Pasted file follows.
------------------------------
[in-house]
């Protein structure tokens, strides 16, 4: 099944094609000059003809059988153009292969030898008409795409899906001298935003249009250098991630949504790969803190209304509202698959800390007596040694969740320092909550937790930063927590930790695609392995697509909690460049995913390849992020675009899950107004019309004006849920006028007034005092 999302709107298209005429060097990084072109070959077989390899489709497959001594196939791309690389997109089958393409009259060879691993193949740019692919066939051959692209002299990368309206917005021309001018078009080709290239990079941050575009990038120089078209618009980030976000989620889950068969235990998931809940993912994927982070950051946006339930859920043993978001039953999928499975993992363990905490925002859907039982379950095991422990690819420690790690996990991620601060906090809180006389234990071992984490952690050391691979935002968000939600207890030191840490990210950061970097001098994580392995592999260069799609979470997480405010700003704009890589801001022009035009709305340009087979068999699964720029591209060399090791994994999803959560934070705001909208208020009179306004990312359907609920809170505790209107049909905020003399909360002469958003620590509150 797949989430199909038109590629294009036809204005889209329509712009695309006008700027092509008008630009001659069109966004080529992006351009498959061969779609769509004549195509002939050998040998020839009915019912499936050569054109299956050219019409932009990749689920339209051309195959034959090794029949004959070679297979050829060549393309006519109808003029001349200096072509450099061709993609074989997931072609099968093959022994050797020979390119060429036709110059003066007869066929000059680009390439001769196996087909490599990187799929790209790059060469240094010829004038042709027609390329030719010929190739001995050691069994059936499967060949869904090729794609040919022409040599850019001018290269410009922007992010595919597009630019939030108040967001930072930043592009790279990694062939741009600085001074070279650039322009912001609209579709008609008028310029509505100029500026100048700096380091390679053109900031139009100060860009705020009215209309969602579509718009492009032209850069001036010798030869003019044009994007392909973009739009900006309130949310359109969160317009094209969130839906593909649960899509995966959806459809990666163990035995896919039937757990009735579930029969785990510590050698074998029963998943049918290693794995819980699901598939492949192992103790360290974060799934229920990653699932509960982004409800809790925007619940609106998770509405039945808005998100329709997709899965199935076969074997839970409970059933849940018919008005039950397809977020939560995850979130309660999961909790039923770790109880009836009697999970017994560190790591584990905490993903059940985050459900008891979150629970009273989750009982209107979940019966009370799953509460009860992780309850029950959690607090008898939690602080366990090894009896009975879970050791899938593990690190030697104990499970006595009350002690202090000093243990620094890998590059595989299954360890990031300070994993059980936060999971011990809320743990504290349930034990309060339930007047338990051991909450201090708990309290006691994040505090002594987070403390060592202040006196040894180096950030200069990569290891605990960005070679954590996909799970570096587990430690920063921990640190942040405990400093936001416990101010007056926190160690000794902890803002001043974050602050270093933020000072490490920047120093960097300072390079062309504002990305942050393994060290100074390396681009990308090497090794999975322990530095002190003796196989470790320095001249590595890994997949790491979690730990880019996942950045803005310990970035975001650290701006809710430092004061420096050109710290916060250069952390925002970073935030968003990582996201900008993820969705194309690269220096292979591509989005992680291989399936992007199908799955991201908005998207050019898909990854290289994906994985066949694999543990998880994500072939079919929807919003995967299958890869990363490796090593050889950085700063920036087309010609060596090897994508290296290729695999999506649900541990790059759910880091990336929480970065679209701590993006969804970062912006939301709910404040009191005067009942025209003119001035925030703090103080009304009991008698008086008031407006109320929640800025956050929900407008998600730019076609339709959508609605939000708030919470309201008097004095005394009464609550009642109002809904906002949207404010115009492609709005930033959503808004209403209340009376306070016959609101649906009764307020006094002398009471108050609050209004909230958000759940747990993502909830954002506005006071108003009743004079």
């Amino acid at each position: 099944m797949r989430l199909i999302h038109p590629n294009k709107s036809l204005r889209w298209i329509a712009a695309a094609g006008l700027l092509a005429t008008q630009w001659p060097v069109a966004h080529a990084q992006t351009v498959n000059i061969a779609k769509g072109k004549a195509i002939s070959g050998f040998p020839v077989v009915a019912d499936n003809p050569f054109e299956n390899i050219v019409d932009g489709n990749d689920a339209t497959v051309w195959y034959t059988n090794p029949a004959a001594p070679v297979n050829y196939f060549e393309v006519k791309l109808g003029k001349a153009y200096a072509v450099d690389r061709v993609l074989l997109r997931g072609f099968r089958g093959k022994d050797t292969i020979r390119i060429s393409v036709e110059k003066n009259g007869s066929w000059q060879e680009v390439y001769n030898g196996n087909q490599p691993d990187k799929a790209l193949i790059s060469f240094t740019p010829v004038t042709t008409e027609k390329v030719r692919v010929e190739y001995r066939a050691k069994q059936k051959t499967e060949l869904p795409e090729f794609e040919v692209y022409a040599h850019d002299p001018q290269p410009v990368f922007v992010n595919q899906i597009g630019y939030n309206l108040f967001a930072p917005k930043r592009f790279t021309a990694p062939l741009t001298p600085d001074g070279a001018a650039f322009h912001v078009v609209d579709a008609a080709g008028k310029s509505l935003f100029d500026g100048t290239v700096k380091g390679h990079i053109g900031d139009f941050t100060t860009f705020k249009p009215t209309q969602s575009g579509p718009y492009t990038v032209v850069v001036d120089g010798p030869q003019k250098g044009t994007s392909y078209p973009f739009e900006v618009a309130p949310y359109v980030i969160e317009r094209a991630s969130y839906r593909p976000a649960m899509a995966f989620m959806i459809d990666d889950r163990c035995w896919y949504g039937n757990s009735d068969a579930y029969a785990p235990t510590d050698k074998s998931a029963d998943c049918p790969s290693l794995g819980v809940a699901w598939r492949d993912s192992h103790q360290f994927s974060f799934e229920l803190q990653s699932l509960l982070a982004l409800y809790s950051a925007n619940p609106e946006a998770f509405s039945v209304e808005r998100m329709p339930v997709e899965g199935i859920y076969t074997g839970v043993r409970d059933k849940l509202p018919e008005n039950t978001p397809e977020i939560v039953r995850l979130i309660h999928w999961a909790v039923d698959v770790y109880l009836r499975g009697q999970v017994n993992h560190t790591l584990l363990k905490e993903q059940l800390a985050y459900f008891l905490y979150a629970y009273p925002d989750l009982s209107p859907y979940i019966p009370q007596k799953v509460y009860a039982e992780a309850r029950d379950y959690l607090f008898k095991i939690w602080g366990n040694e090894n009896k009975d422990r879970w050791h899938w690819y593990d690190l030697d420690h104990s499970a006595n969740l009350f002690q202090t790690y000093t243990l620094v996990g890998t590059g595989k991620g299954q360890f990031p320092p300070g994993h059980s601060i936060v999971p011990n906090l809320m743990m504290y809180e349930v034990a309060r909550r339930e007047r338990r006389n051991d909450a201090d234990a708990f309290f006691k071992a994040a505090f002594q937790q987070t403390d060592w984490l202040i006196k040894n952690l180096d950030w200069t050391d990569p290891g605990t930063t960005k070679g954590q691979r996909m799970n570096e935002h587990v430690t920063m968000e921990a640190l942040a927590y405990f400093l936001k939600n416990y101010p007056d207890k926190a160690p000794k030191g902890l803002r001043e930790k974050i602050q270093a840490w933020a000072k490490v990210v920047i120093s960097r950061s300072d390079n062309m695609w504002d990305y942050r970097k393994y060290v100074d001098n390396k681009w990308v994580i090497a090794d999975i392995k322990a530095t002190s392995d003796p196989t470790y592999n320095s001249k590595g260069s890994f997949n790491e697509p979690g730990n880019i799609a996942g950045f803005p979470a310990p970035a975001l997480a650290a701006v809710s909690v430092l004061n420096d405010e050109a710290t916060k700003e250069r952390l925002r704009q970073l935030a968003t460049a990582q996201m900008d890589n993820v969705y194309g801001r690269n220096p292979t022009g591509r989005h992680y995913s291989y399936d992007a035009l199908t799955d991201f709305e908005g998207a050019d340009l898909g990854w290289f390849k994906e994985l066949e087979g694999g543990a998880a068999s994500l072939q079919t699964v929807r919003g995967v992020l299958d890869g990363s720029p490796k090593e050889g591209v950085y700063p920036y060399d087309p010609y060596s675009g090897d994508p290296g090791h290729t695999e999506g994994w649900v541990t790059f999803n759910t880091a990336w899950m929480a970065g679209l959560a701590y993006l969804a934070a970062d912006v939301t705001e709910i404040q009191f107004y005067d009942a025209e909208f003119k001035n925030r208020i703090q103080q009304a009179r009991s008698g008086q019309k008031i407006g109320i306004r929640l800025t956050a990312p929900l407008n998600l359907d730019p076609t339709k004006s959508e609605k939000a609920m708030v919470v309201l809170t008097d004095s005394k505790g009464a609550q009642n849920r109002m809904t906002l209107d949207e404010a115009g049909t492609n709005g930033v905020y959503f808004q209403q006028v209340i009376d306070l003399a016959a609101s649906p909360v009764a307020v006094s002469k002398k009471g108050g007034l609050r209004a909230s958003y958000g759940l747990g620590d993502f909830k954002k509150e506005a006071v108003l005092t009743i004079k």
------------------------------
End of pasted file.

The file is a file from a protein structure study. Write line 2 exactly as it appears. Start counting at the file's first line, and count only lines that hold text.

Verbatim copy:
């Protein structure tokens, strides 16, 4: 099944094609000059003809059988153009292969030898008409795409899906001298935003249009250098991630949504790969803190209304509202698959800390007596040694969740320092909550937790930063927590930790695609392995697509909690460049995913390849992020675009899950107004019309004006849920006028007034005092 999302709107298209005429060097990084072109070959077989390899489709497959001594196939791309690389997109089958393409009259060879691993193949740019692919066939051959692209002299990368309206917005021309001018078009080709290239990079941050575009990038120089078209618009980030976000989620889950068969235990998931809940993912994927982070950051946006339930859920043993978001039953999928499975993992363990905490925002859907039982379950095991422990690819420690790690996990991620601060906090809180006389234990071992984490952690050391691979935002968000939600207890030191840490990210950061970097001098994580392995592999260069799609979470997480405010700003704009890589801001022009035009709305340009087979068999699964720029591209060399090791994994999803959560934070705001909208208020009179306004990312359907609920809170505790209107049909905020003399909360002469958003620590509150 797949989430199909038109590629294009036809204005889209329509712009695309006008700027092509008008630009001659069109966004080529992006351009498959061969779609769509004549195509002939050998040998020839009915019912499936050569054109299956050219019409932009990749689920339209051309195959034959090794029949004959070679297979050829060549393309006519109808003029001349200096072509450099061709993609074989997931072609099968093959022994050797020979390119060429036709110059003066007869066929000059680009390439001769196996087909490599990187799929790209790059060469240094010829004038042709027609390329030719010929190739001995050691069994059936499967060949869904090729794609040919022409040599850019001018290269410009922007992010595919597009630019939030108040967001930072930043592009790279990694062939741009600085001074070279650039322009912001609209579709008609008028310029509505100029500026100048700096380091390679053109900031139009100060860009705020009215209309969602579509718009492009032209850069001036010798030869003019044009994007392909973009739009900006309130949310359109969160317009094209969130839906593909649960899509995966959806459809990666163990035995896919039937757990009735579930029969785990510590050698074998029963998943049918290693794995819980699901598939492949192992103790360290974060799934229920990653699932509960982004409800809790925007619940609106998770509405039945808005998100329709997709899965199935076969074997839970409970059933849940018919008005039950397809977020939560995850979130309660999961909790039923770790109880009836009697999970017994560190790591584990905490993903059940985050459900008891979150629970009273989750009982209107979940019966009370799953509460009860992780309850029950959690607090008898939690602080366990090894009896009975879970050791899938593990690190030697104990499970006595009350002690202090000093243990620094890998590059595989299954360890990031300070994993059980936060999971011990809320743990504290349930034990309060339930007047338990051991909450201090708990309290006691994040505090002594987070403390060592202040006196040894180096950030200069990569290891605990960005070679954590996909799970570096587990430690920063921990640190942040405990400093936001416990101010007056926190160690000794902890803002001043974050602050270093933020000072490490920047120093960097300072390079062309504002990305942050393994060290100074390396681009990308090497090794999975322990530095002190003796196989470790320095001249590595890994997949790491979690730990880019996942950045803005310990970035975001650290701006809710430092004061420096050109710290916060250069952390925002970073935030968003990582996201900008993820969705194309690269220096292979591509989005992680291989399936992007199908799955991201908005998207050019898909990854290289994906994985066949694999543990998880994500072939079919929807919003995967299958890869990363490796090593050889950085700063920036087309010609060596090897994508290296290729695999999506649900541990790059759910880091990336929480970065679209701590993006969804970062912006939301709910404040009191005067009942025209003119001035925030703090103080009304009991008698008086008031407006109320929640800025956050929900407008998600730019076609339709959508609605939000708030919470309201008097004095005394009464609550009642109002809904906002949207404010115009492609709005930033959503808004209403209340009376306070016959609101649906009764307020006094002398009471108050609050209004909230958000759940747990993502909830954002506005006071108003009743004079």